And my lost life again to-day, In pleasant colors all aglow, From rainbow tints, to pure white snow, Is a panorama sliding away.
The whistled air of a simple tune Eddies and whirls my thoughts around, As fairy balloons of thistle-down Sail through the air of June.
O happy boy with untaught grace! What is there in the world to give That can buy one hour of the life you live Or the trivial cause of your smiling face!


by James Whitcomb Riley | |

The Willow

 Who shall sing a simple ditty about the Willow, 
Dainty-fine and delicate as any bending spray 
That dandles high the dainty bird that flutters there to trill a 
Tremulously tender song of greeting to the May.
Bravest, too, of all the trees! -- none to match your daring,-- First of greens to greet the Spring and lead in leafy sheen;-- Aye, and you're the last -- almost into winter wearing Still the leaf of loyalty -- still the badge of green.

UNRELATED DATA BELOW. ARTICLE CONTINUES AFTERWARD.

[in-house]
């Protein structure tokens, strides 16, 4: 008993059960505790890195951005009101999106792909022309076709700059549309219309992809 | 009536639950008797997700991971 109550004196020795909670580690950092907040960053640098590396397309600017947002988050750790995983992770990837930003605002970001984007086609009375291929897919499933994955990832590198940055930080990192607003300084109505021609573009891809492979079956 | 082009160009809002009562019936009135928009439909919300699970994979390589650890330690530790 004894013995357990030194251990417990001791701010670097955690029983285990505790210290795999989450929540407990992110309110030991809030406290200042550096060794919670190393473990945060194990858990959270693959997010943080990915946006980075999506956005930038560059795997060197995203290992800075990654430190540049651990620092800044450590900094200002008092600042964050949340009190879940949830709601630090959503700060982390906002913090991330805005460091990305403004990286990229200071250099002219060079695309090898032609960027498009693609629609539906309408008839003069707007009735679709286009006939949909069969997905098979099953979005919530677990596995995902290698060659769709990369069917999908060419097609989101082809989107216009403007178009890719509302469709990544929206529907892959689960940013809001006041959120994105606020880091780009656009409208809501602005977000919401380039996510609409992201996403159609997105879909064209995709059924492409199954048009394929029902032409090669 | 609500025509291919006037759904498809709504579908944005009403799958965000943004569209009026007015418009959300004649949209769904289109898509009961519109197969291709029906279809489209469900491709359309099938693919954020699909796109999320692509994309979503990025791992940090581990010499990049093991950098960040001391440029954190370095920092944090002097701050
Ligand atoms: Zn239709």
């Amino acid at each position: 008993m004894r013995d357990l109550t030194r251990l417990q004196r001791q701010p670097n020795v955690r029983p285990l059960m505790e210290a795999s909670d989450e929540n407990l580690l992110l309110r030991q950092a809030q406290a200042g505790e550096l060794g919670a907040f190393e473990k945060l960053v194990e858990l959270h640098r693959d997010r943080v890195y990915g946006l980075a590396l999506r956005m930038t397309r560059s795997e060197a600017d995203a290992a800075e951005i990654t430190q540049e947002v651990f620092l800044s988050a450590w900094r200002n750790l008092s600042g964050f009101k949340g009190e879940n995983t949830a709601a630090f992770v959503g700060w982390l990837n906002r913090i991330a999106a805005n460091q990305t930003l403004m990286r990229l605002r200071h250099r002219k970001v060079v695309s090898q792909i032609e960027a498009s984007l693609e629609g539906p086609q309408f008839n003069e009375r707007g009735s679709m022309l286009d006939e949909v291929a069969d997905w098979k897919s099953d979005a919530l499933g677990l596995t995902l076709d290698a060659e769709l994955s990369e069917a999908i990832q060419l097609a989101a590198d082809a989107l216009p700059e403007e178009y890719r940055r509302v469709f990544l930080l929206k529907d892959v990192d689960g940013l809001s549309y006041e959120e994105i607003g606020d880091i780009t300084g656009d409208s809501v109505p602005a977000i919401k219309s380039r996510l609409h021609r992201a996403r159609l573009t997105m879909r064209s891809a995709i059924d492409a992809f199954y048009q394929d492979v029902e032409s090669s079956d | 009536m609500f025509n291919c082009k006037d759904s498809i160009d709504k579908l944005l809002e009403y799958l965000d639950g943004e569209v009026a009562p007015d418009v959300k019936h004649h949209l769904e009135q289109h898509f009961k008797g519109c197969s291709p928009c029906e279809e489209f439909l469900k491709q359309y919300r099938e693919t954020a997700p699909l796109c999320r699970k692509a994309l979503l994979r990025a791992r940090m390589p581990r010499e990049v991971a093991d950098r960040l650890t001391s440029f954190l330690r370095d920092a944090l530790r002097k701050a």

Ah, my lovely willow! --let the waters lilt your graces,-- They alone with limped kisses lave your leaves above, Flashing back your silvan beauty, and in shady places Peering up with glimmering pebbles, like the eyes of love.


by James Whitcomb Riley | |

Unless

 Who has not wanted, does not guess 
What plenty is.
--Who has not groped In depths of doubt and hopelessness, Has never truly hoped.
-- Unless, sometimes, a shaow falls Upon his mirth, and veils his sight, And from the darkness drifts the light Of love at intervals.
And that most dear of everything, I hold, is love; and who can sit With lightest heart and laugh and sing, Knows not the worth of it.
-- Unless, in some strange throng, perchance, He feels how thrilling sweet it is, One yearning look that answers his -- The troth of glance and glance.
Who knows not pain, knows not, alas! What pleasure is.
--Who knows not of The bitter cup that will not pass, Knows not the taste of love.